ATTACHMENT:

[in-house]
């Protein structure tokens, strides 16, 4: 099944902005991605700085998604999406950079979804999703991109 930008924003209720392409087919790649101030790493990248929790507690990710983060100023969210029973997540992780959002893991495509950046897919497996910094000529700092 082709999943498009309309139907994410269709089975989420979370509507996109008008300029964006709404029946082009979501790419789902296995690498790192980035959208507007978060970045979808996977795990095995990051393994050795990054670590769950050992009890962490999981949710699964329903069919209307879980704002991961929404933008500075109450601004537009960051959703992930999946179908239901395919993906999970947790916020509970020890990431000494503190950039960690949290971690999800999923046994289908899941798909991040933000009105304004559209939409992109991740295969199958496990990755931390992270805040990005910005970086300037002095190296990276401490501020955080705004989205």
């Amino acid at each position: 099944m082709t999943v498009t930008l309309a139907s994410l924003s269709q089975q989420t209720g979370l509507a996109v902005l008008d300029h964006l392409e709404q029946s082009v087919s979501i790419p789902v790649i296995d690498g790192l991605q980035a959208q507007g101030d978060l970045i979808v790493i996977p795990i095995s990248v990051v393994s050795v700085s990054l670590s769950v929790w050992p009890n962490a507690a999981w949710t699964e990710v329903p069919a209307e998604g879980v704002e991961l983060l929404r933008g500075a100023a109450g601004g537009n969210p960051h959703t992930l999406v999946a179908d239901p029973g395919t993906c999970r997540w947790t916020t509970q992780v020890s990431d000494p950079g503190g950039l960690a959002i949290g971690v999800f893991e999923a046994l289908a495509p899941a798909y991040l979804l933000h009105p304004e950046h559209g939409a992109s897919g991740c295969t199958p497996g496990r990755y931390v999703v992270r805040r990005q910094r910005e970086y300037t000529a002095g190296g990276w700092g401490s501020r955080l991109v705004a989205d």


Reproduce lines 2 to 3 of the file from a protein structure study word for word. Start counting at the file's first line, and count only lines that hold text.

């Protein structure tokens, strides 16, 4: 099944902005991605700085998604999406950079979804999703991109 930008924003209720392409087919790649101030790493990248929790507690990710983060100023969210029973997540992780959002893991495509950046897919497996910094000529700092 082709999943498009309309139907994410269709089975989420979370509507996109008008300029964006709404029946082009979501790419789902296995690498790192980035959208507007978060970045979808996977795990095995990051393994050795990054670590769950050992009890962490999981949710699964329903069919209307879980704002991961929404933008500075109450601004537009960051959703992930999946179908239901395919993906999970947790916020509970020890990431000494503190950039960690949290971690999800999923046994289908899941798909991040933000009105304004559209939409992109991740295969199958496990990755931390992270805040990005910005970086300037002095190296990276401490501020955080705004989205």
């Amino acid at each position: 099944m082709t999943v498009t930008l309309a139907s994410l924003s269709q089975q989420t209720g979370l509507a996109v902005l008008d300029h964006l392409e709404q029946s082009v087919s979501i790419p789902v790649i296995d690498g790192l991605q980035a959208q507007g101030d978060l970045i979808v790493i996977p795990i095995s990248v990051v393994s050795v700085s990054l670590s769950v929790w050992p009890n962490a507690a999981w949710t699964e990710v329903p069919a209307e998604g879980v704002e991961l983060l929404r933008g500075a100023a109450g601004g537009n969210p960051h959703t992930l999406v999946a179908d239901p029973g395919t993906c999970r997540w947790t916020t509970q992780v020890s990431d000494p950079g503190g950039l960690a959002i949290g971690v999800f893991e999923a046994l289908a495509p899941a798909y991040l979804l933000h009105p304004e950046h559209g939409a992109s897919g991740c295969t199958p497996g496990r990755y931390v999703v992270r805040r990005q910094r910005e970086y300037t000529a002095g190296g990276w700092g401490s501020r955080l991109v705004a989205d």